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Former Green Beret pardoned for murder loses first round in fight to get his Special Forces tab back
The Army has denied a request by retired Army Maj. Matthew Golsteyn restore his Special Forces tab, but the service's decision is not final, Army officials said Thursday.
It is now up to the Army Board for Correction of Military Records to determine whether Golsteyn's Special Forces tab and his Distinguished Service Cross should be reinstated, Army officials told Task & Purpose.
The Army risks raising the ire of President Donald Trump, who pardoned Golsteyn on Nov. 15, little more than three months before the former Green Beret was expected to stand trial for murder. Golsteyn has repeatedly admitted killing an unarmed Afghan man, whom he believed was a Taliban bomb-maker in 2010.
Clint Lorance, the convicted Army war criminal Trump released early, says he can't get a job at Walmart
Editor's Note: This article originally appeared on Business Insider.
Former US Army 1st Lt. Clint Lorance, the officer who was convicted of murder for war crimes, said it was "impossible to find a job" at a Walmart or Target, despite being granted a full pardon by President Donald Trump.
Lorance was sentenced to 19 years in military prison after he was found guilty of second-degree murder by ordering his soldiers to shoot at three unarmed men on a motorcycle in Afghanistan in 2012. Two of the men were killed by machine gun fire and a third was wounded.
Former Army 1st Lt. Clint Lorance, whom President Donald Trump recently pardoned of his 2013 murder conviction, claims he was nothing more than a pawn whom generals sacrificed for political expediency.
The infantry officer had been sentenced to 19 years in prison for ordering his soldiers to open fire on three unarmed Afghan men in 2012. Two of the men were killed.
During a Monday interview on Fox & Friends, Lorance accused his superiors of betraying him.
"A service member who knows that their commanders love them will go to the gates of hell for their country and knock them down," Lorance said. "I think that's extremely important. Anybody who is not part of the senior Pentagon brass will tell you the same thing."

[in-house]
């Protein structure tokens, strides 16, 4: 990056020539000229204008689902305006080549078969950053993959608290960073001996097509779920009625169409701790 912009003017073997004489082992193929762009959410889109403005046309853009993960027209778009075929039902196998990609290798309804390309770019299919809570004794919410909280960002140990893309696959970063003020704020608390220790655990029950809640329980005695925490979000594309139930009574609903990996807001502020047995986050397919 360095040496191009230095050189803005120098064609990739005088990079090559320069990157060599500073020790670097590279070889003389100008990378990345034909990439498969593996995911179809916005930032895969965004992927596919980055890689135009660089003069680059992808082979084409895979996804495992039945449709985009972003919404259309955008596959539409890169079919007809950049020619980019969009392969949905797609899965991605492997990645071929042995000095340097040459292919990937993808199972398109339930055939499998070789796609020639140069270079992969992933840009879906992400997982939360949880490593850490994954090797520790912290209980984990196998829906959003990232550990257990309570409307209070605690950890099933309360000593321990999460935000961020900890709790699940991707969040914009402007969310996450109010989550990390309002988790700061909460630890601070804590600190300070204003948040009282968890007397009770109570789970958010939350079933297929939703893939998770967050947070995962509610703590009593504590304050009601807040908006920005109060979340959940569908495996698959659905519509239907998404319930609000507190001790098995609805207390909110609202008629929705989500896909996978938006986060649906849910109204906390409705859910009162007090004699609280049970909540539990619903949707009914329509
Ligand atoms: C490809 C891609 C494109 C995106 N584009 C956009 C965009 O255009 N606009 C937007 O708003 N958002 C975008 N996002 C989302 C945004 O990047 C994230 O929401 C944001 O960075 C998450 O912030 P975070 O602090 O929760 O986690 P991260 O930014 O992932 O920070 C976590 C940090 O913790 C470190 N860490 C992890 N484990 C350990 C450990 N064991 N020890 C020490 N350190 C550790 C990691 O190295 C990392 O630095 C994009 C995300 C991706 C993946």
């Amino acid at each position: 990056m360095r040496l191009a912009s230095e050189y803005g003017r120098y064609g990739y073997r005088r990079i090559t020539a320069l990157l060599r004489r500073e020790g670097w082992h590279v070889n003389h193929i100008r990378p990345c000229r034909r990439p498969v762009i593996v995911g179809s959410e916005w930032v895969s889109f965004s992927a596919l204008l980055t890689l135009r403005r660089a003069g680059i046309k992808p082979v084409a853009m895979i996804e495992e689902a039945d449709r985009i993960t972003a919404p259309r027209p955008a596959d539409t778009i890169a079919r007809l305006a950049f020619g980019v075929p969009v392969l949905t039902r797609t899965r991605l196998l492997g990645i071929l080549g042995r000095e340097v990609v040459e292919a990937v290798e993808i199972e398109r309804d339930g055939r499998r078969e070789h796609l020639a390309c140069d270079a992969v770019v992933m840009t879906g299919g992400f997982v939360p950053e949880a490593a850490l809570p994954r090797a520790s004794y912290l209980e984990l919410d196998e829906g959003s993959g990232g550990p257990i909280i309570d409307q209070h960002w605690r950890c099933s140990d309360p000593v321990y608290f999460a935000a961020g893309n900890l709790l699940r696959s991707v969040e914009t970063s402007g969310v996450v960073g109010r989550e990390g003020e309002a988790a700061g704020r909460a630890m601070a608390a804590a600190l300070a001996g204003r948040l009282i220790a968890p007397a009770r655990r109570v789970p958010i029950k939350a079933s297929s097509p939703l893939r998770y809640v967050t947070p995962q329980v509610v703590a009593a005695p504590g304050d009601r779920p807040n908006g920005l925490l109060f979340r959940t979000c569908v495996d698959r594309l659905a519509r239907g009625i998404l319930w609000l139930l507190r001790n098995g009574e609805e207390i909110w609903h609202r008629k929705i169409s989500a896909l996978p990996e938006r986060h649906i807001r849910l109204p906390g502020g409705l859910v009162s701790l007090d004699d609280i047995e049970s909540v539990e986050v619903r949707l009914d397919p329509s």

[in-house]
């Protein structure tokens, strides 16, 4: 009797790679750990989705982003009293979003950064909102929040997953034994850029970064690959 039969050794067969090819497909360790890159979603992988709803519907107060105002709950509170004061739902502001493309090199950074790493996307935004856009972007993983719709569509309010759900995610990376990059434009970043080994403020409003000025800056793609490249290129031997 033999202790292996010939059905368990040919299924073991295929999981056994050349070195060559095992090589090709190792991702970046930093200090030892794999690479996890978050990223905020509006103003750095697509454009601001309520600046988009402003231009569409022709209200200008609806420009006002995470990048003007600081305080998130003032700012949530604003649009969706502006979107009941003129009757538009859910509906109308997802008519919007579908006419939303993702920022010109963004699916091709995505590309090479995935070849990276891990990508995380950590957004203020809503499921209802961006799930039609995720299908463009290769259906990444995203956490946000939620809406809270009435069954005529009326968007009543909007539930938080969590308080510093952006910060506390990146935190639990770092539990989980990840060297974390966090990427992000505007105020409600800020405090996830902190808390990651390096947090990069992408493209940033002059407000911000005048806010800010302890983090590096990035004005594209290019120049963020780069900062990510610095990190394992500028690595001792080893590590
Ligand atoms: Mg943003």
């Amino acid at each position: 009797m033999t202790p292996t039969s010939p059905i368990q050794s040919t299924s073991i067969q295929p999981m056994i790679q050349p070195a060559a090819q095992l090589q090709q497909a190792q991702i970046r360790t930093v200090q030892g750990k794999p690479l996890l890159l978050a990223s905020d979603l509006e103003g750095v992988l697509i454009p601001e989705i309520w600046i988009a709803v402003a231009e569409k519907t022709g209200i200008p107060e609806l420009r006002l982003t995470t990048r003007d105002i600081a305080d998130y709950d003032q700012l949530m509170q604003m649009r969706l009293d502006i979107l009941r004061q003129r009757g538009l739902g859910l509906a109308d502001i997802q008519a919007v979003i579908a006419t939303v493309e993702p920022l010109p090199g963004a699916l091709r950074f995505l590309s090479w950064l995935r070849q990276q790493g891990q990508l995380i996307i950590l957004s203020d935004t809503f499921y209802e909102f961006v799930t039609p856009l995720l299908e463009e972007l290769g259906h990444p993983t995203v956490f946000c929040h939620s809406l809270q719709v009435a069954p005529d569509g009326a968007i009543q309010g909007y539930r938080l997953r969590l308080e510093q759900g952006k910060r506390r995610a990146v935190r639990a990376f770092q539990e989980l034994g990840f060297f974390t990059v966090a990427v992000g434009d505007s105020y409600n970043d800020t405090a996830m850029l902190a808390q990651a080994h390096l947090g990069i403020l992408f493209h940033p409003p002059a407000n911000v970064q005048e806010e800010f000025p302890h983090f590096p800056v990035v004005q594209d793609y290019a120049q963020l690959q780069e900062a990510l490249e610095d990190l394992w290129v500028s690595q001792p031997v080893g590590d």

"I think folks that start putting stars on their collar — anybody that has got to be confirmed by the Senate for a promotion — they are no longer a soldier, they are a politician," he continued. "And so I think they lose some of their values — and they certainly lose a lot of their respect from their subordinates — when they do what they did to me, which was throw me under the bus."
A former U.S. Army lieutenant convicted of murdering two men in Afghanistan, and now imprisoned in Kansas, is asking a federal judge for a new trial.
During Clint Lorance's military trial, prosecutors characterized the victims as village elders. But Lorance and his legal team allege they were terrorist bomb makers — and that prosecutors withheld that evidence from the jury.
The 34-year-old was convicted of two counts of murder and one count of attempted murder in August 2013. He is serving a 19-year sentence at Leavenworth.
A Wisconsin Marine vet will receive a pardon 15 years after he broke a man's nose during a drunken argument
Eric Pizer is a father, a college graduate with an associate degree in criminal justice and a decorated Iraq War veteran who has always wanted to be a police officer.
But for the past almost 15 years, Pizer, 38, has also been a felon.
When Pizer was 23, two days after he got back from being deployed in Iraq, he tried to de-escalate a drunken argument between his friend and a jealous husband after a night of drinking in the town in Boscobel in southwestern Wisconsin. Pizer said he and his friends didn't know one of the women with whom they were hanging out was married.
After Pizer heard the husband say, "I'm going to … kill you," Pizer threw one punch and broke the man's nose, resulting in the substantial battery charge. He had no prior criminal record and hasn't committed any crimes since.
Pizer said it was a "knee-jerk reaction" and that he "didn't think about it, it just happened." He still regrets the moment and is deeply remorseful for the pain he caused.
Since then, Pizer has gotten forgiveness from the man he punched, but the felony has tainted others' view of his character, caused tension in his relationships, prevented him from starting a career and disallowed him from being able to carry a firearm, which he would need to fulfill his dream of becoming a law enforcement officer.
"I've always been who I am," said Pizer, of Edgerton. "And that felony is not who I am."
Former Army Special Forces Maj. Matthew Golsteyn will plead not guilty to a charge of murder for allegedly shooting an unarmed Afghan man whom a tribal leader had identified as a Taliban bomb maker, his attorney said.
Golsteyn will be arraigned on Thursday morning at Fort Bragg, North Carolina, Phillip Stackhouse told Task & Purpose.
No date has been set for his trial yet, said Lt. Col. Loren Bymer, a spokesman for U.S. Army Special Operations Command.